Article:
記録された日時: March 09 2021
Due to the up-rise of silicosis, countries like the US, Australia, New Zealand and across Europe are halving the permissible occupational exposure limits to respirable silica to as low as 0.05mg/m3.
Reduced exposure limits impose additional challenges to the analytical methods used for quantification of respirable silica. Adhering to the new requirements for the quantification limits, achieving not only accurate but reliable data in the shortest analysis time will help companies to make timely decisions, so critical to upholding employee health and safety (EHS) at the workplace. As part of our efforts to drive awareness about EHS at the workplace, Malvern Panalytical is proud to organize a series of “lunch and learn” webinars. We are delighted to have guest speaker, Carl Strautins who is an occupational hygienist at Safe Environment testing laboratory in Sydney, Australia. He supports multiple clients in testing respirable dust air filters. Safe Environment is Australia’s first laboratory to be accredited by the National Association of Testing Authorities (NATA) for complying with the international standard ISO 16258-1 for respirable crystalline silica testing, the highest level of testing.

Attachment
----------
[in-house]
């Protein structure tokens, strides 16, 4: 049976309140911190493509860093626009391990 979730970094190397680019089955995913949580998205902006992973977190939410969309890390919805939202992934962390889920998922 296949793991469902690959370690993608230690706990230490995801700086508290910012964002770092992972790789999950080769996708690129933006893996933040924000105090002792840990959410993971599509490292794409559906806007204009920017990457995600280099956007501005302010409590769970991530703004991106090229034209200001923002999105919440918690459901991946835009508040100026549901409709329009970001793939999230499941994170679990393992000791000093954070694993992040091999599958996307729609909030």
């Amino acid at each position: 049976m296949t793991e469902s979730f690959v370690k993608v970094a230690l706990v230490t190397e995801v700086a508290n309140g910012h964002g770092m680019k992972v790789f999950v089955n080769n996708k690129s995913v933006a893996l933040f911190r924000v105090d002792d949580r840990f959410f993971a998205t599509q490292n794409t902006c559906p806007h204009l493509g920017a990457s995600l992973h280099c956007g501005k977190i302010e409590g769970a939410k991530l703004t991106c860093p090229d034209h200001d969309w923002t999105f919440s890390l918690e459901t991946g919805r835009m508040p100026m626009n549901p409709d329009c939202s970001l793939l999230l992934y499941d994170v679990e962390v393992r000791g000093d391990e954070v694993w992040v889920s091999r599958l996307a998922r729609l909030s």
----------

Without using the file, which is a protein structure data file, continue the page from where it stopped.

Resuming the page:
In this webinar, Carl explains the new dust laws and how service laboratories can adhere to the current norms and prescribed methods. He compares different methodologies and sheds light on how phase interference impact accurate silica quantification by FTIR, whereas XRD does not only allow for more accurate quantification, it also distinguishes various silica polymorphs.
This webinar is part of our series of webinars on the topic of controlling respirable silica dust at the workplace.
Controlling respirable silica dust at the workplace MasterClass series
- Adhering to new respirable silica dust laws and why you should consider X-ray diffraction
- How to create your own respirable silica reference standards and other practical tips in adhering to strict standards like ISO 16258-1. Learn more
- Why does it makes sense to analyze your own samples? Tips on how to achieve improved ROI on your own XRD instrument. Learn more